Written by: Anastasia Salter, Pop-Culture Editor
A few new interactive stories have made their way onto the iPad recently, including one series that will be very familiar to fellow children of the 80s and 90s. The Choose Your Own Adventure series is now on the iBookstore, bringing back nostalgic memories of the hours I spent in my middle school library reading those and other pulp books rather than going outside for recess. Kids today have it easy–they can sit outside with the iPad fiddling with new and different ways to get the child adventurers they embody in the CYOA novels killed, and then immediately switch to Angry Birds or its many successors. Thus, the real appeal of these throwbacks is probably for the older crowd, as “interactive” entertainment has made leaps since these “gamebooks” were particularly popular. But it is perfectly fitting for these books to show up on the iPad, a device that’s making this type of playfulness go mainstream.
The Choose Your Own Adventure novels were practically “eBooks” when they were written in text, and converting them to digital isn’t exactly new. However, the inclusion of these books, with their built-in story map visualization and links between sections in books sold directly through the iBookstore is new. This is due in part to Apple’s new tools for building ebooks, which have extended the range of embedded content and supported a move away from plain text and scanned images. iBooks Author definitely pushes beyond the old PDF-like model of eBooks and gives authors a wider framework for building books–a clear legacy of the type of thinking that lead to the CYOA books in the first place, which started to break readers out of their linear expectations.
Some of the new elements of the CYOA eBooks are really cool, although it is easier than ever to “cheat” through. There is a problem with the story maps: they can reveal too much, showing which path leads straight to an ending and which still has branches left to explore. Of course, part of the fun of CYOA books is leafing through to read all the endings, most of which involved death or misery of some kind. In the original books, the endings would often come out of nowhere, as the choice to turn right or left in a cave could quickly lead to a violent death. In many of the books, there’s almost no sense of deliberate choice and consequence, as to keep the pace and unpredicatability of the story a seemingly “good” choice could be just as easily punished as rewarded. I can’t make too much fun of this though, as when I used to speedread through a book or two of the series on the recess break I would always hold the pages for decision after decision to make sure I could try every option out to see which worked best before commiting. (Sadly, this principle does not work for the rest of life.)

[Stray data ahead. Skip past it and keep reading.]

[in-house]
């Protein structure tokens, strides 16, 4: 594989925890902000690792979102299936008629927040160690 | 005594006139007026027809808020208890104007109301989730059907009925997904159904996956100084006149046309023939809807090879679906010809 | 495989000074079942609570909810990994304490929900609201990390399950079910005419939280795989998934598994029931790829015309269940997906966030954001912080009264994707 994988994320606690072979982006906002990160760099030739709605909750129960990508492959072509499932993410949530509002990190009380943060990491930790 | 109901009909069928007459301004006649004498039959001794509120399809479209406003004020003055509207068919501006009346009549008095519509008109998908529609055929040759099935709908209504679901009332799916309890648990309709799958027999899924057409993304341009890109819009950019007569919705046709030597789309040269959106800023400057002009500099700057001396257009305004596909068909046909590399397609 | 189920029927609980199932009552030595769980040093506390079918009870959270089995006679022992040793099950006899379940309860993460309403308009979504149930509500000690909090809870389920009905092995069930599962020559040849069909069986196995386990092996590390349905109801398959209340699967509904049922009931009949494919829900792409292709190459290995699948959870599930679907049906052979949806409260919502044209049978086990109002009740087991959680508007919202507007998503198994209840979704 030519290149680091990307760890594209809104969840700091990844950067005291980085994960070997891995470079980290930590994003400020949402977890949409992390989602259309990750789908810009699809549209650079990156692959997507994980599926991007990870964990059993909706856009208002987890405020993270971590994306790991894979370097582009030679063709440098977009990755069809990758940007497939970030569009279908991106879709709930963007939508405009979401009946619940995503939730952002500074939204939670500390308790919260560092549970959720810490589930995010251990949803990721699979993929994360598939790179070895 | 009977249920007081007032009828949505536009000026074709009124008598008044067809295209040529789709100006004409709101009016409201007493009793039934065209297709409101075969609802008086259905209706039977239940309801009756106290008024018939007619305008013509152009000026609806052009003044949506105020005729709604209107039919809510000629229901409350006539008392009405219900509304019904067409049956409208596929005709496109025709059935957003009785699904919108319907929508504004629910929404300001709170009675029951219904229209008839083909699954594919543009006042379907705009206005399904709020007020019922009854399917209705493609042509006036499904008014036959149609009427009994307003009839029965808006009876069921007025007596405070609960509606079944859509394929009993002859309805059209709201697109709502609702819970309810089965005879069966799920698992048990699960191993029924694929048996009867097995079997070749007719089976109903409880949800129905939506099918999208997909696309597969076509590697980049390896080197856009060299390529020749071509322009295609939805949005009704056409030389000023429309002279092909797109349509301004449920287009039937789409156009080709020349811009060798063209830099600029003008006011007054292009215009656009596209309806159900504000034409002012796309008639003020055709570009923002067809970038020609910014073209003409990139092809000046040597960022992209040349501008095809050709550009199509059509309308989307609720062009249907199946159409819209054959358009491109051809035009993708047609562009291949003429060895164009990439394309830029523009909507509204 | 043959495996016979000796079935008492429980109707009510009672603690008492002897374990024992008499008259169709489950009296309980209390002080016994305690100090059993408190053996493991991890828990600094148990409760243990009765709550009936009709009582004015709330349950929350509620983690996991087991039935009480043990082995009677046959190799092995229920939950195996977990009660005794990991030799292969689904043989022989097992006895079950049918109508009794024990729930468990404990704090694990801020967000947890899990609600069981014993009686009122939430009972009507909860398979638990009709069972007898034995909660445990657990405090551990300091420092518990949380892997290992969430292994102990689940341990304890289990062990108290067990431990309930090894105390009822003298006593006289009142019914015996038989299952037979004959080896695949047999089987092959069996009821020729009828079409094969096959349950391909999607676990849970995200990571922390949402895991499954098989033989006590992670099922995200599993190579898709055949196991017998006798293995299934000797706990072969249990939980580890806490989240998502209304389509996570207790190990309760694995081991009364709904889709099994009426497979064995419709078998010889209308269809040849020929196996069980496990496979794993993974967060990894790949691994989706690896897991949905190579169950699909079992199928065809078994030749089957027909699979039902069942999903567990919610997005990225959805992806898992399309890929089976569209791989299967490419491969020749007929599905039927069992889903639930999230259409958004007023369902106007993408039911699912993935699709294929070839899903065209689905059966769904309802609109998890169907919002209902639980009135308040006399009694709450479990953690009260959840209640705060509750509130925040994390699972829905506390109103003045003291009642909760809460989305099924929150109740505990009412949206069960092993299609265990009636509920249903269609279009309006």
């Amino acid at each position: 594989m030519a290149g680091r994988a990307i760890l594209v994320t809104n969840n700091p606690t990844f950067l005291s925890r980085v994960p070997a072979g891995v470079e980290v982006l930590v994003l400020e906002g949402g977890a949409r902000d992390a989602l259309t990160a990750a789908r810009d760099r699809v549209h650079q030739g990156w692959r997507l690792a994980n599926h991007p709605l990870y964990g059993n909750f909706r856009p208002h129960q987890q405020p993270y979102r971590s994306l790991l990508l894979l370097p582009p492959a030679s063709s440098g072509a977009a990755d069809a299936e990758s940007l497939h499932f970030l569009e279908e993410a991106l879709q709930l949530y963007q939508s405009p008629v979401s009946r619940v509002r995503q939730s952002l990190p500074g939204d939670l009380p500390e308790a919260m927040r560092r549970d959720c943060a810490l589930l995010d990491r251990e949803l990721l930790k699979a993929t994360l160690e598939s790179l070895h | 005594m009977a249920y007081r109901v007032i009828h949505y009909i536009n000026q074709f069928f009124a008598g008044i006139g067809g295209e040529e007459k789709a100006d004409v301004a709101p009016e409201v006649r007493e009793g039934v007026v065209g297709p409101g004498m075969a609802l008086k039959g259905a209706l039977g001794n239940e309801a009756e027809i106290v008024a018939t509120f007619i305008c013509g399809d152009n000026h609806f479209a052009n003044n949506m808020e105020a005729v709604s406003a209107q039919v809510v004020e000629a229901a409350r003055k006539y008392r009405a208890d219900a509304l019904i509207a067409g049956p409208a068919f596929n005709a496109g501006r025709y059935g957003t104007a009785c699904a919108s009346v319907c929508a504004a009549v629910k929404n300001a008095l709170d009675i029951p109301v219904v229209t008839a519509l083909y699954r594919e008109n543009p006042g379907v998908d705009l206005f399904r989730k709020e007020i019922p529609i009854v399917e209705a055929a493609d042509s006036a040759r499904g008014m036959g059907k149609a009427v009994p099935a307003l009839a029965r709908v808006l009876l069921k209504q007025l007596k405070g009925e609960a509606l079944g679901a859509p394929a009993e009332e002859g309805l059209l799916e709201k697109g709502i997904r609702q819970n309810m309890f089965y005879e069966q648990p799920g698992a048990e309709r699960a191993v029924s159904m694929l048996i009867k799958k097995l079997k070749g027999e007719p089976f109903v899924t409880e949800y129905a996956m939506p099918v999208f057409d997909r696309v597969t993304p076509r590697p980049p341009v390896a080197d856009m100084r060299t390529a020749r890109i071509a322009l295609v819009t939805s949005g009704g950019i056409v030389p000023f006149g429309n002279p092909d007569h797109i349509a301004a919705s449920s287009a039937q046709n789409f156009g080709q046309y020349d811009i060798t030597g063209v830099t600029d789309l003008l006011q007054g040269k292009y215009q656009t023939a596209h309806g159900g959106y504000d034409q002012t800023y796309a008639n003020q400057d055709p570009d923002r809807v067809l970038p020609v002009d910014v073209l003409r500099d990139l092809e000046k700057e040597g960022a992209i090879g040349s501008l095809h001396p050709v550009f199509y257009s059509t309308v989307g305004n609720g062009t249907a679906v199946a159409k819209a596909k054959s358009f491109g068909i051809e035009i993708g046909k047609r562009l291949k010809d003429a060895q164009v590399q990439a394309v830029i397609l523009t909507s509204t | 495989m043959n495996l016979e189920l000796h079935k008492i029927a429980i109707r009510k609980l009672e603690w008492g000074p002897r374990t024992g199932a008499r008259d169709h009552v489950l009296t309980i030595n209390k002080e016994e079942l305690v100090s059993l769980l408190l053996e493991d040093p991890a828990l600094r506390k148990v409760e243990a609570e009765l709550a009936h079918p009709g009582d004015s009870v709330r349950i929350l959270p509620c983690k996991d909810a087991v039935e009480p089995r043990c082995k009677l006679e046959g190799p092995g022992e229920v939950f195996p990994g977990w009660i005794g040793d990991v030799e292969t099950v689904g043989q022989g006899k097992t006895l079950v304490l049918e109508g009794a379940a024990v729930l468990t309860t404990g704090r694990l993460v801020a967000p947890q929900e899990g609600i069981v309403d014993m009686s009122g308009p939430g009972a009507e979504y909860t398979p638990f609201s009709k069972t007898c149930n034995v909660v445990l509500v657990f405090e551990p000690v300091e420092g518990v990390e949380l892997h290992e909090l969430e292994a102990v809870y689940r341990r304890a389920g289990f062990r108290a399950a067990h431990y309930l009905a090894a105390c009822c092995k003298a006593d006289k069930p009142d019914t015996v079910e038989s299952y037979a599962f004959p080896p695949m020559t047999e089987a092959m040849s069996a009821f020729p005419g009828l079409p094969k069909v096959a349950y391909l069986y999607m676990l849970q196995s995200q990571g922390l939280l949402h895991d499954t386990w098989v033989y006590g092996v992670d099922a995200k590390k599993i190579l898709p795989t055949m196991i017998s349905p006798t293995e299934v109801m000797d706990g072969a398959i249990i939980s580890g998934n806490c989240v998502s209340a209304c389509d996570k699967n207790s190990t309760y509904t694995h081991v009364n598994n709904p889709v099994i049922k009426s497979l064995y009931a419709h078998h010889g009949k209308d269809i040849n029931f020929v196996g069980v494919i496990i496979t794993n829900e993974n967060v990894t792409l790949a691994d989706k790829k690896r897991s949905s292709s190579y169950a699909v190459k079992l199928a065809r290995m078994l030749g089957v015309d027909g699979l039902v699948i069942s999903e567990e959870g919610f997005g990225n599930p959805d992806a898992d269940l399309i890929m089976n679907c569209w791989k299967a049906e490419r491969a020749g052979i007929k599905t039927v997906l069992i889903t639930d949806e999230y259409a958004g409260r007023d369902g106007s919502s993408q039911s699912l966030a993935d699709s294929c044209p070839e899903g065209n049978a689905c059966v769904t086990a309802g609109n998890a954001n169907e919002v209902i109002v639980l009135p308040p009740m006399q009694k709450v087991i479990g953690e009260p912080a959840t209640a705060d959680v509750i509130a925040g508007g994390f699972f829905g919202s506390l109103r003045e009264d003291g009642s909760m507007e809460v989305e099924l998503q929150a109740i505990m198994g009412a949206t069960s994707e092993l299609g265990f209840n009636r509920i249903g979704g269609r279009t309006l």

This type of book owes a lot to stand alone apps, which Apple is cleverly pulling more under their “books” wing by allowing this type of interactivity in the iBookstore. Yet it is still more common for innovative editions or interactive books to rely on the construction of stand-alone apps, such as the new Frankenstein application. We owe so much of science fiction, and particularly our love of cyborgs and cyberpunk, to Mary Shelley. It makes its appearance on school reading lists regularly and remains foundational to the canon as an early cornerstone of the horror genre, even if it doesn’t have much “action” by the standards of the modern heirs. Enter Frankenstein the app, complete with many of the same fundamental structures as the CYOA novels.
Whether the app edition of Frankenstein could be called an improvement is open to debate, but in many ways it doesn’t try to supersede the original text as much as it complements it, and encourages the reader to re-engage with the familiar story. (The same could perhaps be said of Young Frankenstein, Mel Brooks’s movie and Broadway musical, but this is definitely a more serious approach!) However, it is definitely gorgeous, and there’s much more under the surface.
The most powerful pieces of the Frankenstein app put the reader closer to the perspective of the “creature”, allowing for choice in interaction and knowledge as the reader decides what is of interest and how to deal with life in close proximity to humans. While the story’s progression is still faithful to much of the original narrative, there is enough room for choice to make the app an exploration of humanity. It is only appropriate for a text that considers the possibility of the “ghost in the machine” to explore the moral dimensions of knowledge through the creature’s eyes.
Of course, the Frankenstein app is still primarily text derived from and built around the original story structure. It’s possible for an adaptation to go much further, as with the just-funded Henry David Thoreau video game.
These revamped books (and games, though the line is getting blurrier!) are at the start of a new wave for the iPad, as each generation of iOS and iBooks Author promises more possibilities for exploring story. The literalness of the old CYOA books, with their second person address (what do *you* do?) may be heavy-handed, but the same decision-making model in the Frankenstein app is striking and meaningful. It’s not just about “you” as character–it’s “you” as the reader, directing your attention to different elements within the story, the same way we do even with the most traditionally presented of books. Apps give us new means and interfaces for the type of self-directed exploration we already believe in, especially if we grew up on CYOA novels and video games.